Spectacle is emphatically the word for RRR — not quite from its scene-setting opening, where Malli is ripped from her family, but from the second that Raju shows how well he can handle himself. That involves taking on a hefty horde of protesters single-handedly with just a stick as a weapon, because extravagance and excess is baked into every second of the feature. Super-sized is another term that clearly fits, because little holds back even for a second. And a third word, if the film bumped up its moniker to the next letter in the alphabet? That'd be sincere. An enormous reason that everything that's larger than life about RRR — which is absolutely everything — works, even when it's also often silly and cheesy, is because it's so earnest about how determined it is to entertain. You don't use that amount of slow-motion shots if you don't know you're being corny at times, unashamedly so. 

If the whole friends-but-enemies dynamic between Bheem and Raja sounds like The Departed and Infernal Affairs, that's just part of RRR's exuberant melange of influences — just like genres. Its protagonists Komaram Bheem and Alluri Sitarama Raju are actually ripped from reality, with each revolutionaries, although their tales didn't ever intertwine. (No, nothing IRL in history has ever resembled this). The Harder They Fall did the same thing, fictionalising the past to make a statement and craft barnstorming cinema, but in America, in the Old West and with Black characters. Imagine the same idea given the Michael Bay treatment in India and that's almost the wavelength that RRR runs on. Imagine the right kind of Bayhem, though — Pain and Gain, for instance — or just think of his penchant for shamelessly go-for-broke action scenes and ignore everything he usually stuffs around them.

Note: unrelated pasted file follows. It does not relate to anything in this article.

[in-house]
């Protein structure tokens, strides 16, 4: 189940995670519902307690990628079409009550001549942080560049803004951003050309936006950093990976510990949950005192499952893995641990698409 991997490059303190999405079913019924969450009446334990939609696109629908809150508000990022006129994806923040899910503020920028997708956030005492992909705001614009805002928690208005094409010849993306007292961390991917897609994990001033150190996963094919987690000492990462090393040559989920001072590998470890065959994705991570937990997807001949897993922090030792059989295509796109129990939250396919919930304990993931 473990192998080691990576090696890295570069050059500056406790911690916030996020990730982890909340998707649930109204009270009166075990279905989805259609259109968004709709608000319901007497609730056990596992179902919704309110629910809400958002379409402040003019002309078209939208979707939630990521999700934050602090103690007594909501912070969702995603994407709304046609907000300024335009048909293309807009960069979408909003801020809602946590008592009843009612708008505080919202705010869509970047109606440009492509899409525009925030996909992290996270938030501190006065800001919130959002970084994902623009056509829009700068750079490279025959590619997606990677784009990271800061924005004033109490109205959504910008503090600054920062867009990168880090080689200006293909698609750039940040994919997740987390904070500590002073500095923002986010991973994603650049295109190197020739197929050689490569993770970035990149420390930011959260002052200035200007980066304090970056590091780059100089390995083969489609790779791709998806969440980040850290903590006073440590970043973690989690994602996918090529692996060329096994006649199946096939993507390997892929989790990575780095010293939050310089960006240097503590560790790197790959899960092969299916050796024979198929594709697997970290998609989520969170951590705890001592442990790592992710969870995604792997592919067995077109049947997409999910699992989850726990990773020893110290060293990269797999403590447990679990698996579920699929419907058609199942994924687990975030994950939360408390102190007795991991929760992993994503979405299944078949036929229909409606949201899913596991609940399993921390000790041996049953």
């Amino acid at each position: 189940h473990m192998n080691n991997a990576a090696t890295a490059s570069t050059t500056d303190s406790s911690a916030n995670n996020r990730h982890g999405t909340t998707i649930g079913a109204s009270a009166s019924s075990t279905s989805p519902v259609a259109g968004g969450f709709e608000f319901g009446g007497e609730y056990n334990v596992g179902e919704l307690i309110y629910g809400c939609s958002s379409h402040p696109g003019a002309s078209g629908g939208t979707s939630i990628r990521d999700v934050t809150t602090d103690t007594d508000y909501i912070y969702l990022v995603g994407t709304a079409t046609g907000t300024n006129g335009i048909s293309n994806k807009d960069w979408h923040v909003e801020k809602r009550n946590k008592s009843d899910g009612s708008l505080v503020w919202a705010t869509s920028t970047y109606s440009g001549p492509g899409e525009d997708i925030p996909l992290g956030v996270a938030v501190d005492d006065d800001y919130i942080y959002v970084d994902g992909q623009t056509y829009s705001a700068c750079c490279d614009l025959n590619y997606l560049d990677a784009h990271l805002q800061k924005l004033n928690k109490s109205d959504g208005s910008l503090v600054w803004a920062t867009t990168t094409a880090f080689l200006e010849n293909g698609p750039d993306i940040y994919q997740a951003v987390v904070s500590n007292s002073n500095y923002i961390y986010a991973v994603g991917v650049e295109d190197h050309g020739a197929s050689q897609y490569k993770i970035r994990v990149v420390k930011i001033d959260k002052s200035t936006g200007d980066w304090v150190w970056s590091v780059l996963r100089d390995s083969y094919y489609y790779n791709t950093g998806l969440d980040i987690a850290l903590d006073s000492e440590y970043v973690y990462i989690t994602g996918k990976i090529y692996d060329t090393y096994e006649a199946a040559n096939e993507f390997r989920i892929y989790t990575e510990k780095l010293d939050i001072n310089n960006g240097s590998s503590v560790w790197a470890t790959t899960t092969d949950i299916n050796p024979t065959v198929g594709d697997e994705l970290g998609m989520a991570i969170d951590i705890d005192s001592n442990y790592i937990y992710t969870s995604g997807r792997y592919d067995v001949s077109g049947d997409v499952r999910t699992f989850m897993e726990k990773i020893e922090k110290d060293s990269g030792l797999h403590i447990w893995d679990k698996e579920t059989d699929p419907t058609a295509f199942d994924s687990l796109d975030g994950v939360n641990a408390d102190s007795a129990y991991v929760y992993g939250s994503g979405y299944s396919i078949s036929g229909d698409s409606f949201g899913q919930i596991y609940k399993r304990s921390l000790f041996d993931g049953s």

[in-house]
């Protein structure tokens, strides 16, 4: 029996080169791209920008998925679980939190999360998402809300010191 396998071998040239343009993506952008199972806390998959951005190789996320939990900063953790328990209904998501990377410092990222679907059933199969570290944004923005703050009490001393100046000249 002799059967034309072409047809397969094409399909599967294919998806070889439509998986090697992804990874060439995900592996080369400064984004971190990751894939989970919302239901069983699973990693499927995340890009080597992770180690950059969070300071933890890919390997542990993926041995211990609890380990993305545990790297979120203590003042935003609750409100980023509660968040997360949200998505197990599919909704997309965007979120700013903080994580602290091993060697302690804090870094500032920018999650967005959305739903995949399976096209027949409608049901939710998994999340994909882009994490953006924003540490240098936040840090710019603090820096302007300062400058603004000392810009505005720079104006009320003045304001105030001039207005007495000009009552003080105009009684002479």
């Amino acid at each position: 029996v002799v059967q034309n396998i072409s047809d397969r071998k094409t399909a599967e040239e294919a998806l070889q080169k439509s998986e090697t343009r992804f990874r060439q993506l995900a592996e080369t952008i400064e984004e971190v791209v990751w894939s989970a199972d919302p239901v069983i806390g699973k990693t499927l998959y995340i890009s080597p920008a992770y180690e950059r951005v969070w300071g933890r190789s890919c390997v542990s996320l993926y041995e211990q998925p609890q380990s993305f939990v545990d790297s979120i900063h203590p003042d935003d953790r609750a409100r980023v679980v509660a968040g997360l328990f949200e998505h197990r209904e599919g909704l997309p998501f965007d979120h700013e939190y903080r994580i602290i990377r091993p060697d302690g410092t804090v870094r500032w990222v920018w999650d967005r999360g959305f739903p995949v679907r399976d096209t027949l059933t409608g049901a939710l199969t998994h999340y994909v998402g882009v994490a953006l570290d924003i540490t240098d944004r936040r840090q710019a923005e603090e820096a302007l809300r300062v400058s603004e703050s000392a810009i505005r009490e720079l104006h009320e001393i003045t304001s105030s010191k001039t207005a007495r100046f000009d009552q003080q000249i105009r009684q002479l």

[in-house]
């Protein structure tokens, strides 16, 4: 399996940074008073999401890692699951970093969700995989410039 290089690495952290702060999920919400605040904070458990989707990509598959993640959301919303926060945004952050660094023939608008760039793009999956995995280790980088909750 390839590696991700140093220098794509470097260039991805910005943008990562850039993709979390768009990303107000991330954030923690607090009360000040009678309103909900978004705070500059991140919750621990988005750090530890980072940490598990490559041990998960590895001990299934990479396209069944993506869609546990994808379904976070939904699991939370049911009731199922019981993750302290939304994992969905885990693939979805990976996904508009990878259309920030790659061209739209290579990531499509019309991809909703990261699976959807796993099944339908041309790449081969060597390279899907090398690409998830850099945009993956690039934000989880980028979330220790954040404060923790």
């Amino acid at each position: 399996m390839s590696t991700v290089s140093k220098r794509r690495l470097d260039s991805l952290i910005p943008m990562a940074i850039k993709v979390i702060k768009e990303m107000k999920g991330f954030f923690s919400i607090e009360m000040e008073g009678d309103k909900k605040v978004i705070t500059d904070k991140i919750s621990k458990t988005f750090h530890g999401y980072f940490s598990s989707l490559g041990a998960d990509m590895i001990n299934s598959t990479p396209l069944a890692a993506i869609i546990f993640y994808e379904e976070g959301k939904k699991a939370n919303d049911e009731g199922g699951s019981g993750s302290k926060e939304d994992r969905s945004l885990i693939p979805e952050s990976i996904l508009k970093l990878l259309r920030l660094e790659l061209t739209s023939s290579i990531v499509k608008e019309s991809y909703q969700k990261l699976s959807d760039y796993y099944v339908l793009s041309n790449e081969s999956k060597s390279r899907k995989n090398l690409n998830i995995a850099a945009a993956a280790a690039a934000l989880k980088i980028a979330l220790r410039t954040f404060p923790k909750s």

When a filmmaker is helming an action onslaught, just as when they're overseeing musical scenes, choreography is always key. That's another crucial factor in making RRR so engaging. Rajamouli's staging of both, and the way that the frays and song-and-dance numbers alike are shot by cinematographer KK Senthil Kumar (Vijetha) and edited by A Sreekar Prasad (Good Luck Sakhi), is a visual wonder. On one side, the Fast and Furious movies would be envious. On the other, Lin-Manuel Miranda might be. Again, RRR is often chaotically ridiculous, but it's also so well-made — so audaciously as well — that it's exhilarating. The films of John Woo come to mind at times, as do The Raid and The Raid: Redemption, but RRR is also its own beast. It's also easy to predict that Telugu-language cinema stars Jr NTR and Charan could get their moment in Hollywood; if Vin Diesel doesn't come calling, perhaps Quentin Tarantino will when he hops behind the camera next.

Jr NTR and Charan are megawatt movie stars, one playing an everyman who becomes a hero, the other the picture of dutiful and skilled authority — and deep-seated conflict — who does the same. They're dynamite together amid the rampant maximalism, the stunts and the CGI-heavy special effects. Yes, that means that RRR is also a bromance. The film's central pair live their lives one anti-colonialist tussle at a time, though. Their characters are also posed as superheroes, never with the term ever mentioned, but in just how super-adept they are. Of course, the usual sprawling caped-crusader franchises typically don't feel this overstimulated, ardent, often-absurd and engagingly alive.